Artist Tracey Emin has helped the National Portrait Gallery purchase her Death Mask.
Death masks enjoyed a revival in the 19th century and were used to preserve the final expression and physiognomy of the famous, usually men.
Emin, 53, created her own death mask, as a "specimen" or "museum display" to "transform herself into an object of scrutiny for generations to come".
The gallery, in London's Trafalgar Square, has snapped up the work for £67,500, using a £37,500 donation from the artist and the White Cube gallery, and £30,000 from the Art Fund.
It said Death Mask, a bronze cast of the artist's face, was now at its "rightful home".
Associate curator Rab MacGibbon said: "Artists have frequently explored their mortality in self-portraits. Tracey Emin's Death Mask ... blurs the distinctions between life and death, art and identity."
Museum director Dr Nicholas Cullinan called the work "one of the most striking and singular portraits to join the Gallery's collection in recent years".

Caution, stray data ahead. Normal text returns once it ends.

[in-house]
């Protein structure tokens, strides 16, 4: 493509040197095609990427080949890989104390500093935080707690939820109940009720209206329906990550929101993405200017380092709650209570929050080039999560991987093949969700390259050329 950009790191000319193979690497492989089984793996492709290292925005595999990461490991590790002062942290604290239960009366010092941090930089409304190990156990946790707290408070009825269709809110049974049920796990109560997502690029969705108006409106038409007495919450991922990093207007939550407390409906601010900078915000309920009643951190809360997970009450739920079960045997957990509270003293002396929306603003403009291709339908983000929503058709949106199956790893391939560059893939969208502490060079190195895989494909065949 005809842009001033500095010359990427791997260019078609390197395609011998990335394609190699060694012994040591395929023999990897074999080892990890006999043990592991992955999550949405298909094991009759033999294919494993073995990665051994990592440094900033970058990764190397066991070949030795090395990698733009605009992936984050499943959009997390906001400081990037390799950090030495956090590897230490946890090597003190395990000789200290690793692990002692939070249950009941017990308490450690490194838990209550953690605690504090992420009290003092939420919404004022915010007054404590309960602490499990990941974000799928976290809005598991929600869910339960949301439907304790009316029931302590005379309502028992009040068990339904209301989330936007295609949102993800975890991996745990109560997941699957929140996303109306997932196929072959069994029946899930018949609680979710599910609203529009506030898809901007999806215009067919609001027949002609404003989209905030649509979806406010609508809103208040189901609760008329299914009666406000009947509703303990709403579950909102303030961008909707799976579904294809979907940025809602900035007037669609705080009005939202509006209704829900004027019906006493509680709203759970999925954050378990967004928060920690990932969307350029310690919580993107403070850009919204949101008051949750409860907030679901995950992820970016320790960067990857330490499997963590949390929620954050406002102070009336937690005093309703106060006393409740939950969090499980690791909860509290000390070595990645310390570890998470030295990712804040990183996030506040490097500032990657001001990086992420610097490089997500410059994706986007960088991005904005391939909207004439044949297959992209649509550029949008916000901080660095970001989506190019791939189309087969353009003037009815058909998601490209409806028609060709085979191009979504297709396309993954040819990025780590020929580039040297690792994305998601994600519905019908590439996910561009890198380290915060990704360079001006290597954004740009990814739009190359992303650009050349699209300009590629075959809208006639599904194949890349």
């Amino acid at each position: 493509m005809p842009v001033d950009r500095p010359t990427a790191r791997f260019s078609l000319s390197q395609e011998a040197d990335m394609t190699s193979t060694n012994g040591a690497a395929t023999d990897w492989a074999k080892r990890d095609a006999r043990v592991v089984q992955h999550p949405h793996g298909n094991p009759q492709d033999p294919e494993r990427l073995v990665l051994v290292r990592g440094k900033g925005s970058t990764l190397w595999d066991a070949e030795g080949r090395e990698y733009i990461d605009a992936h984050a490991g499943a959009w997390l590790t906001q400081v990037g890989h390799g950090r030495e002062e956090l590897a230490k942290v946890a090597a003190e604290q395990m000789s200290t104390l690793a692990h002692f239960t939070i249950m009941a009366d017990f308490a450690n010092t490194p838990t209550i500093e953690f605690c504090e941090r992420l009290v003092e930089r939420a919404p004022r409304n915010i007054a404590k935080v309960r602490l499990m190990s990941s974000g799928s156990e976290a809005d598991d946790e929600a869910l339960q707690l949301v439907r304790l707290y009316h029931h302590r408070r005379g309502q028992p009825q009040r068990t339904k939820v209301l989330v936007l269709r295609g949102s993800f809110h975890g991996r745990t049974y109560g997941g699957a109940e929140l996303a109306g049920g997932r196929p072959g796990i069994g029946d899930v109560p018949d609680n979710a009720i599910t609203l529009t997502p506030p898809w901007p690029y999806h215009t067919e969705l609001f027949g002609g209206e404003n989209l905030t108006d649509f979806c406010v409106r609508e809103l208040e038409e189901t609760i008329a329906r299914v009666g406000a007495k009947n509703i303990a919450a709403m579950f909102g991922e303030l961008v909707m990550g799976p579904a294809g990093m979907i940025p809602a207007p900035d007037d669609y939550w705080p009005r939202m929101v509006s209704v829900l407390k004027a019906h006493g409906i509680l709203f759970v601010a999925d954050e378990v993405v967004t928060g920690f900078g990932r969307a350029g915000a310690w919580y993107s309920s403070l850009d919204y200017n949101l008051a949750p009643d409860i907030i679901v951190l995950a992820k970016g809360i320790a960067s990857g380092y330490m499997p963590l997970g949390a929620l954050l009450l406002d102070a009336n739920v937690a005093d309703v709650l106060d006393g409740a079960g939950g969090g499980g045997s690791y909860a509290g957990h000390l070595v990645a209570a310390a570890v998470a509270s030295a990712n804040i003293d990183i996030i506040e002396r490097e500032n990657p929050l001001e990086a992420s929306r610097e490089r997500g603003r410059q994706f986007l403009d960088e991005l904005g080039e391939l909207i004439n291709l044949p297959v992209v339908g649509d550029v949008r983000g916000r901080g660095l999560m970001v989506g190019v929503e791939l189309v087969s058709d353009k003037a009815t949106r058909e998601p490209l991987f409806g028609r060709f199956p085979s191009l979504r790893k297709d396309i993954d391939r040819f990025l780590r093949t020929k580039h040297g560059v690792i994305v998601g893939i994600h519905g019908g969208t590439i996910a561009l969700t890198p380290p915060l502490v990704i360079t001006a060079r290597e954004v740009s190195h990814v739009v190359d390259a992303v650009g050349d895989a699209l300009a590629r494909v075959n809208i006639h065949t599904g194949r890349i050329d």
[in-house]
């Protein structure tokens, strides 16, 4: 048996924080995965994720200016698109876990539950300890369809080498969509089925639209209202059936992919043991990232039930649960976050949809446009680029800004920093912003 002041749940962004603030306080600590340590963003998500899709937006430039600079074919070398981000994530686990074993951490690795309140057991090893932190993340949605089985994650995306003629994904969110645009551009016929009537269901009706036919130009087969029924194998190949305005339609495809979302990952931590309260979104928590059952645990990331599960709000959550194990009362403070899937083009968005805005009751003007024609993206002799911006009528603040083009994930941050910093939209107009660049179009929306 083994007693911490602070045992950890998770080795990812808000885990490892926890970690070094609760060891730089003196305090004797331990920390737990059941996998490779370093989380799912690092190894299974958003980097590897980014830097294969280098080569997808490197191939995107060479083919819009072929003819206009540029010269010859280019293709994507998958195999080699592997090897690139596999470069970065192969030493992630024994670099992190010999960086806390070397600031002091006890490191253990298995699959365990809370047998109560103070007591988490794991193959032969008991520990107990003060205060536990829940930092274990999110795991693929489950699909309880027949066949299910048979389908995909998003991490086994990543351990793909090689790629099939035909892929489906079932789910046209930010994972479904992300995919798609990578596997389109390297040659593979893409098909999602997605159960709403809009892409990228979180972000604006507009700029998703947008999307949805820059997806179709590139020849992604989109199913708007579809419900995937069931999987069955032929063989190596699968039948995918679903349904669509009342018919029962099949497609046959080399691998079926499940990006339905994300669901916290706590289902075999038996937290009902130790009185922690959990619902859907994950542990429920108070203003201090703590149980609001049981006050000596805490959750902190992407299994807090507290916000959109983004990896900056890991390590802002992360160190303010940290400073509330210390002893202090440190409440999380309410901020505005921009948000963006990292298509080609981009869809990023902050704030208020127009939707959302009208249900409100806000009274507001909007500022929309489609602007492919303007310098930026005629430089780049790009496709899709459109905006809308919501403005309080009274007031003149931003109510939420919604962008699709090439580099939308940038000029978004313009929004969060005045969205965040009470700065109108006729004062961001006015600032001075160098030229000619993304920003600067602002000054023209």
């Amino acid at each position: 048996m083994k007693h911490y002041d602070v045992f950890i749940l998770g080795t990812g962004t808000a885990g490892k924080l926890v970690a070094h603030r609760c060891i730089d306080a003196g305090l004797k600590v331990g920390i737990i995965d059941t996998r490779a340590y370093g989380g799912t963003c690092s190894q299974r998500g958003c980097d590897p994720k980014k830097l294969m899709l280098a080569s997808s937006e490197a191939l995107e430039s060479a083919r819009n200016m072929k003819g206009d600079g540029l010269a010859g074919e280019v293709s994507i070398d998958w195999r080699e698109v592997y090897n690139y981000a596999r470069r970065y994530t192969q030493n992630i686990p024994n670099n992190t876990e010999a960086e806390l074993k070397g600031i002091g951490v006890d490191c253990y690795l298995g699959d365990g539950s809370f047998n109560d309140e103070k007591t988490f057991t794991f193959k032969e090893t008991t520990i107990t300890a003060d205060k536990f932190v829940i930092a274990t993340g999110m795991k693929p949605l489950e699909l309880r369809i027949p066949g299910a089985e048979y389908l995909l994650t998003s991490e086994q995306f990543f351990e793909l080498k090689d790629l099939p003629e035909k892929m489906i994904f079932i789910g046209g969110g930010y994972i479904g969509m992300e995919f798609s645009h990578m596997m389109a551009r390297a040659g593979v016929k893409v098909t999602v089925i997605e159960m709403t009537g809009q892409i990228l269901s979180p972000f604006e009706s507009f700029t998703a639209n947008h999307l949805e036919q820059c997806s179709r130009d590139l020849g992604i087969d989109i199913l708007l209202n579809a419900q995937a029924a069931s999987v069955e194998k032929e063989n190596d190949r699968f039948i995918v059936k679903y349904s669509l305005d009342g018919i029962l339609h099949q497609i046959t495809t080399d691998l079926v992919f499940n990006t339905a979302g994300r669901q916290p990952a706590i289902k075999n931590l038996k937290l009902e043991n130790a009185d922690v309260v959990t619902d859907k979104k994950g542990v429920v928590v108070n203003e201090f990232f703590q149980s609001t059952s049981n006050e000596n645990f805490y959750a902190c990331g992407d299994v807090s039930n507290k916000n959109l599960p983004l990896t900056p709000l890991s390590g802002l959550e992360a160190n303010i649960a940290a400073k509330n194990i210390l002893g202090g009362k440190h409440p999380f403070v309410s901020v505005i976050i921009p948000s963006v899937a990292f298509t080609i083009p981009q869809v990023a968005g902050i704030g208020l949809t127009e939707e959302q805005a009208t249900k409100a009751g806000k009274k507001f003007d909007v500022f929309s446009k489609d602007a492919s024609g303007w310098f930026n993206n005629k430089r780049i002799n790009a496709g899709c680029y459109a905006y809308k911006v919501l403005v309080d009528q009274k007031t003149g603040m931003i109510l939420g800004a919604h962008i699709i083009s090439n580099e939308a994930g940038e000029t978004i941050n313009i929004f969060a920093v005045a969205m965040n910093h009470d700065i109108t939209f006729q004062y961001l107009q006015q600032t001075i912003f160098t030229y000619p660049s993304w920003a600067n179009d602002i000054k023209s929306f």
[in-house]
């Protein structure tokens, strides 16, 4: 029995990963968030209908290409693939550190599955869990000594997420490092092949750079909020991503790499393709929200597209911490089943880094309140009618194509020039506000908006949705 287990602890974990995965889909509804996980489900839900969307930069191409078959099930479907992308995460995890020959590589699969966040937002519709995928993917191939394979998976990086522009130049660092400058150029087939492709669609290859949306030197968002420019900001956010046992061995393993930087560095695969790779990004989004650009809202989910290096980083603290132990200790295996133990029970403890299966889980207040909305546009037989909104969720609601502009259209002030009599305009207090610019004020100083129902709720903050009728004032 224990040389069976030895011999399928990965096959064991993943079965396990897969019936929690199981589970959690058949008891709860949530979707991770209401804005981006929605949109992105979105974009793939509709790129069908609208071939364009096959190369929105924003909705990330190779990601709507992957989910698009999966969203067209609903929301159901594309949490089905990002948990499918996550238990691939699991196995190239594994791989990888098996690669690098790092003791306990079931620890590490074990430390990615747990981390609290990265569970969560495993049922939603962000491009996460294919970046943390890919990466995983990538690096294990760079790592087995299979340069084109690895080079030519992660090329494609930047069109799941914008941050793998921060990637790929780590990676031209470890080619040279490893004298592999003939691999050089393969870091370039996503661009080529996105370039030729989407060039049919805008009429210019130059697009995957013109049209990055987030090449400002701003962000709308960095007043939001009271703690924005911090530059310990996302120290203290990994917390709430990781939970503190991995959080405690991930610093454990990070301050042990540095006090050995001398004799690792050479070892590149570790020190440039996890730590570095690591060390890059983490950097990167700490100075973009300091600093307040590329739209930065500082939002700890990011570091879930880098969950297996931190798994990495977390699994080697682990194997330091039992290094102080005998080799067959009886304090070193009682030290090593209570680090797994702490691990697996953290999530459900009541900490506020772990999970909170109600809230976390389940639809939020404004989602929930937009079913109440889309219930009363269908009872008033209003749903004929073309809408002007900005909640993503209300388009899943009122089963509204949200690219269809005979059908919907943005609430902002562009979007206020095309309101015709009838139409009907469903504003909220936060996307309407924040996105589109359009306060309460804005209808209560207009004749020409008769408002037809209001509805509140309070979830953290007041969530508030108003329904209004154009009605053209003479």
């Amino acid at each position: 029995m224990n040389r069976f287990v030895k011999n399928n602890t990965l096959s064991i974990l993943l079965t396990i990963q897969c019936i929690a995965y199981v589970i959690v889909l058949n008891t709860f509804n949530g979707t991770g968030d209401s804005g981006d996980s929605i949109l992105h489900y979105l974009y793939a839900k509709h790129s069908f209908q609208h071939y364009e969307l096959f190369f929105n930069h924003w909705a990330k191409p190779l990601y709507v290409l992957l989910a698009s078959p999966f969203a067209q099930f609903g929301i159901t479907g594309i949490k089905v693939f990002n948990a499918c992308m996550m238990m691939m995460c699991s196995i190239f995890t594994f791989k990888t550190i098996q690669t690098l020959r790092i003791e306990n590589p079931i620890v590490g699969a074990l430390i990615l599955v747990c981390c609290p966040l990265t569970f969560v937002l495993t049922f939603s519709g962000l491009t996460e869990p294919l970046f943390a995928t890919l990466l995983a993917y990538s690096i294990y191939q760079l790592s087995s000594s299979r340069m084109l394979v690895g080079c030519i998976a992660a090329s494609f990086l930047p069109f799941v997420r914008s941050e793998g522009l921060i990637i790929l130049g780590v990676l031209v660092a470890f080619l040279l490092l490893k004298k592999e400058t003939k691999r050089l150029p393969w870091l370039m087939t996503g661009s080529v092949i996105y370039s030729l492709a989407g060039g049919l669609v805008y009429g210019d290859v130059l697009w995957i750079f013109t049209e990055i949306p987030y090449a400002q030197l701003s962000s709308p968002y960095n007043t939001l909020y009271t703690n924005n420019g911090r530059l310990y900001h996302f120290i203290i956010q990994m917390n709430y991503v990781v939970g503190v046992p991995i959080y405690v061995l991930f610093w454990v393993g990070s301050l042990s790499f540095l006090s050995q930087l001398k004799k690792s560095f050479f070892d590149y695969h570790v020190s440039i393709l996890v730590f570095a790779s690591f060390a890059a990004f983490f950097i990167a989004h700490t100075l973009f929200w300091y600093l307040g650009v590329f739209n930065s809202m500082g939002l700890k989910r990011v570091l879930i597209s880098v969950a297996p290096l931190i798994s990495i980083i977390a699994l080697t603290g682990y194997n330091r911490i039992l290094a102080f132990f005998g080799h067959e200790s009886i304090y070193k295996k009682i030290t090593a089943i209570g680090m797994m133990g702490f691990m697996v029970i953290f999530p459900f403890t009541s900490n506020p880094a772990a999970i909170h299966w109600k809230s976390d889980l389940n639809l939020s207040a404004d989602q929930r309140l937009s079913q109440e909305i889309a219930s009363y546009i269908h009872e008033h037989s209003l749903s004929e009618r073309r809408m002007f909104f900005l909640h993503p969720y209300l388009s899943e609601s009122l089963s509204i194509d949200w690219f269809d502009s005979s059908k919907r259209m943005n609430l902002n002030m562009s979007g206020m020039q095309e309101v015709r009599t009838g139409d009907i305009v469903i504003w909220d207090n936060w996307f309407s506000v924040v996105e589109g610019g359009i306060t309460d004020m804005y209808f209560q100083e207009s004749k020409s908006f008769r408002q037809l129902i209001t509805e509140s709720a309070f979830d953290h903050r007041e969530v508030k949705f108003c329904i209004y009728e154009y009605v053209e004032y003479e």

He added: "Drawing on the history of this very particular form of portraiture, Tracey Emin has taken the idea of the death mask to create an innovative work that challenges our perceptions of self-portraiture."
Created in 2002, Death Mask will feature in Life, Death And Memory, a display on the relationship between portraiture and mortality, which includes a work by artist and film-maker Sam Taylor-Johnson.
It includes a death mask of painter John Constable, the last portrait for which artist Derek Jarman sat, and a photograph of late New Labour strategist Philip Gould, standing on his burial plot just nine days before his death from cancer at the age of 61 in 2011.
Death Mask joins one other Emin work in the National Portrait Gallery collection, a photographic print Tracey Emin ('The Last Thing I said to you is don't leave me here. 1').
Emin is famous for her autobiographical works, such as her unmade bed, My Bed, and the tent Everyone I Have Ever Slept With.